Geographic Connection to Pennsylvania: Chadds Ford, Delaware County
Scion of the Wyeth family of artists, Jamie Wyeth has earned acclaim in his own right.
Jamie Wyeth, one of America's most talented contemporary realist painters, was born and raised in Chadds Ford, Pennsylvania in 1946. With artistic talent running in his family, Wyeth began to paint in his adolescent years. Wyeth's paintings can be found in the Wilmington Society of Art in Wilmington, Delaware, and in the William A Farnsworth Library and Art Museum in Rockland, Maine. After facing criticism by New York artists who found Wyeth's paintings too realistic, Wyeth went on to join the Delaware Air National Guard as well as the Eyewitness to Space program. During his career, two famous portraits he painted were of Governor Charles K. Terry, and President John F. Kennedy. Currently, he lives in Mohegan, Maine, and Chadds Ford, Pennsylvania, with his wife Phyllis.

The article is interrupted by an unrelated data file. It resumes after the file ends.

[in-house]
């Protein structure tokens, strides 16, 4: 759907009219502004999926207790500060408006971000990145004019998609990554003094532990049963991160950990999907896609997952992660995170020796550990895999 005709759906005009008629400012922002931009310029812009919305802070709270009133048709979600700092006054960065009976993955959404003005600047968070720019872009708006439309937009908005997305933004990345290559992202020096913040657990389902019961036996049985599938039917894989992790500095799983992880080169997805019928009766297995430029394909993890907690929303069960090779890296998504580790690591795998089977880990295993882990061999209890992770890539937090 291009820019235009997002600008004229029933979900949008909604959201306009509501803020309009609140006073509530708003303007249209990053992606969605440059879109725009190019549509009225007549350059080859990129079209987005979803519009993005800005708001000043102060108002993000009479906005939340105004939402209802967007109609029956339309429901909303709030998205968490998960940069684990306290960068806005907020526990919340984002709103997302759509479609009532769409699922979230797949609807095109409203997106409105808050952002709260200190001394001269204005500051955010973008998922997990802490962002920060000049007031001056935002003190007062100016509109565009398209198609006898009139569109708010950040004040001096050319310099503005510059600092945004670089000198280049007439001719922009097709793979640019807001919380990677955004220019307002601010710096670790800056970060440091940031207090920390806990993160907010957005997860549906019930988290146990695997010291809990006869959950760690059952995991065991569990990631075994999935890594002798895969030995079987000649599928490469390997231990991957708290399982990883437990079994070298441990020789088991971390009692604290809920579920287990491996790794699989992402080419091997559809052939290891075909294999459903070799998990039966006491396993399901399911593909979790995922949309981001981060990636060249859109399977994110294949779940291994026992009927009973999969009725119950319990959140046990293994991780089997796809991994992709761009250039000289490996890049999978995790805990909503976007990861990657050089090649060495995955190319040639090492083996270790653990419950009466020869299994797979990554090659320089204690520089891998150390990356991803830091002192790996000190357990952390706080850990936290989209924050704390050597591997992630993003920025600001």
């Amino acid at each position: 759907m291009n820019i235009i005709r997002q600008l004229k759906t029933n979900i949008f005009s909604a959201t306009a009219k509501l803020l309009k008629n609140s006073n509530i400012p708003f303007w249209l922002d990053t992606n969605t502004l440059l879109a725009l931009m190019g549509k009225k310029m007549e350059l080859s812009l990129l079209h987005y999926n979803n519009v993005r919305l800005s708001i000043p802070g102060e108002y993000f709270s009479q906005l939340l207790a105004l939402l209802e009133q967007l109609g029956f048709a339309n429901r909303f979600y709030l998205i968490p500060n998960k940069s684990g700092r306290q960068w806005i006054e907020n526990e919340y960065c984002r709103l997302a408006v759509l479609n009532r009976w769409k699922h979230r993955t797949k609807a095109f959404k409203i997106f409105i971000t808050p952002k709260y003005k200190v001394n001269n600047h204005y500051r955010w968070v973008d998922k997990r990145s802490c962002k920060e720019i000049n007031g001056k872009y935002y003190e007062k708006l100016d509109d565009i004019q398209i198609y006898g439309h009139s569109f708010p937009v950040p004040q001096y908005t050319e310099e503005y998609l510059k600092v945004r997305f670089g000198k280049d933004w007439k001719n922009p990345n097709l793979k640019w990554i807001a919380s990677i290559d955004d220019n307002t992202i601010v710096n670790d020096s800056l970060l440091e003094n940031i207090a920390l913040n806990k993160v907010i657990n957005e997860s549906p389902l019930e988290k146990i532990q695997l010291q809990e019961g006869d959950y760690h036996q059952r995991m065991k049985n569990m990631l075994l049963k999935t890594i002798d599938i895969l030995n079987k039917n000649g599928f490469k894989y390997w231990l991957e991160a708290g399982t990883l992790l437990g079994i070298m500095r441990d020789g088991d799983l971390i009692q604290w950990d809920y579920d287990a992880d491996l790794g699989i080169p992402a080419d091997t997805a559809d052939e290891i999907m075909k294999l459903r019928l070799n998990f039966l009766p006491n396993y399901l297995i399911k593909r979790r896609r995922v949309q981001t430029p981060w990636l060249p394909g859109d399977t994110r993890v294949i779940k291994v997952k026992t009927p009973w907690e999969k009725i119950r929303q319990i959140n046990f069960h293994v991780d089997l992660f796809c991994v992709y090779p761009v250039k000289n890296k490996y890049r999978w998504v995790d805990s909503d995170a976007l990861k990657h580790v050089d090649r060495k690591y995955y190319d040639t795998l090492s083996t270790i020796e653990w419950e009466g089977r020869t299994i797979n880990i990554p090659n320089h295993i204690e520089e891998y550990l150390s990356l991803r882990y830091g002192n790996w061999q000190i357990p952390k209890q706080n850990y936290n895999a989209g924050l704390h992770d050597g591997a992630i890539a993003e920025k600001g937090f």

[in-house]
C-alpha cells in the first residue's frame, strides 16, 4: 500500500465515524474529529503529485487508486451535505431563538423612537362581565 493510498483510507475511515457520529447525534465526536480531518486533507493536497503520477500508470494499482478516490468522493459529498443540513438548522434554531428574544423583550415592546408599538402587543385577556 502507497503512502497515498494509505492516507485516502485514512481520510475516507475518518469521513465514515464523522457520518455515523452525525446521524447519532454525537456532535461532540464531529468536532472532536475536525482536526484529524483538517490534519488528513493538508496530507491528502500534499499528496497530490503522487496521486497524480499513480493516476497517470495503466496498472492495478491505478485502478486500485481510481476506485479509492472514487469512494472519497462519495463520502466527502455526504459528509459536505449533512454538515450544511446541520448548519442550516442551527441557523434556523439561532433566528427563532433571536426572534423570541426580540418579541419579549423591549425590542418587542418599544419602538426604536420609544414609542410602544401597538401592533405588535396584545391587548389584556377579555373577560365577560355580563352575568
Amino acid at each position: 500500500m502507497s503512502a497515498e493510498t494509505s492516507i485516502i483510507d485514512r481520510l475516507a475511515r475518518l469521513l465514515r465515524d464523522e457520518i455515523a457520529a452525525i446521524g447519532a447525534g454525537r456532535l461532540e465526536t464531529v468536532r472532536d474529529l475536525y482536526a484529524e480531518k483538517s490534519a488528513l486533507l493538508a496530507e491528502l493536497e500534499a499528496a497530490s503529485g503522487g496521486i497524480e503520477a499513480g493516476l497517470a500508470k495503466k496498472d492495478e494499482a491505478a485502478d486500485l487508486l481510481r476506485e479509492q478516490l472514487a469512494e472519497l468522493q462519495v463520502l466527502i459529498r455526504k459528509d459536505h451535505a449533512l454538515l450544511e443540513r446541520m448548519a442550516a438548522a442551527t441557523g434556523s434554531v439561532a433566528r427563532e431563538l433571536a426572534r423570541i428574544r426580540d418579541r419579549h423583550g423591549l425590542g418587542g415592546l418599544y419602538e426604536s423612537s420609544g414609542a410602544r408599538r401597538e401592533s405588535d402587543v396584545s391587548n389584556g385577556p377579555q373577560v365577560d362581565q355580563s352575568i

Jamie Wyeth was born and raised in Chadds Ford, Pennsylvania. Being the grandson of Newell Convers Wyeth and the son of Andrew Wyeth, he is a third-generation artist. Jamie also had two aunts, Carolyn Wyeth and Henriette (Wyeth) Hurd, as well as two uncles, Peter Hurd and John McCoy, who were all painters. In addition to these family members, Jamie Wyeth also had a mother named Betsey and an older brother named Nicholas. Jamie Wyeth began painting at a young age. He would often express his artistic abilities by imitating a movie he had seen, or a book he had read. Having attended public school until grade six, his father decided that an official education was no longer necessary for an artist. Therefore, Jamie began to attend English and History lessons in the morning and would spend the rest of the day working in his Aunt Carolyn's studio. He spent his first year drawing spheres and cubes. Although this tended to bore Jamie, he still recognized the importance of these two basic artistic fundamentals. Rather than teaching Jamie, his father instead allowed Jamie to do his own work and only offered him beneficial criticism. Unlike any ordinary student, instead of spending time playing sports, games, or participating in any social activities, Jamie spent eight hours each day sketching, painting, and studying art. By the age of 18, Wyeth's paintings could be found in the Wilmington Society of Art in Wilmington, Delaware and in the William A. Farnsworth Library and Art Museum in Rockland, Maine, in addition to several other locations. Wyeth began to incorporate oil in his paintings of portraits. He studied anatomy for a year in New York by working Saturdays at a hospital morgue in Harlem. In his portraits, he incorporated both the physical appearance and the personality of his subjects. Although he was widely known by name due to his infamous family, Wyeth had to experience disapproval by critics of New York who thought his paintings did not fit well with the New York artistic attitude. Several critics considered Andrew Wyeth's paintings to be too standard and Jamie's paintings to be too realistic. Wyeth served in the Delaware Air National Guard from 1966-1971. During this time, he painted a portrait of Charles L. Terry, the governor of Delaware. This was a rare occasion in which he accepted money for his artwork. Another major portrait the young Wyeth did was of President John F. Kennedy. In order to acquaint himself with the president, Wyeth studied photos and footage, and spoke to several people who were very close to Kennedy, such as the president's widow. In addition, Wyeth sketched the two brothers of John F. Kennedy, Robert and Edward. Wyeth joined the Eyewitness to Space program, sponsored by both NASA and the National Gallery of Art in Washington. Wyeth covered launchings and splashdowns in this program for recording details of United States space probes. Wyeth made trips from Washington to Maine during the year of 1974 to paint pictures of Watergate. He sketched situations of the Senate and Supreme Court that related to Watergate, as well as important courtroom settings. Currently, Jamie Wyeth lives with his wife Phyllis in both Mohegan, Maine and Chadds Ford, Pennsylvania. He continues to be fascinated by animals, people, and wildlife. The isolation portrayed in his Maine paintings allowed for his paintings to be the central plot of the ABC-TV series Kingdom Hospital, produced by Stephen King. He is represented by the Warren Adelson Gallery.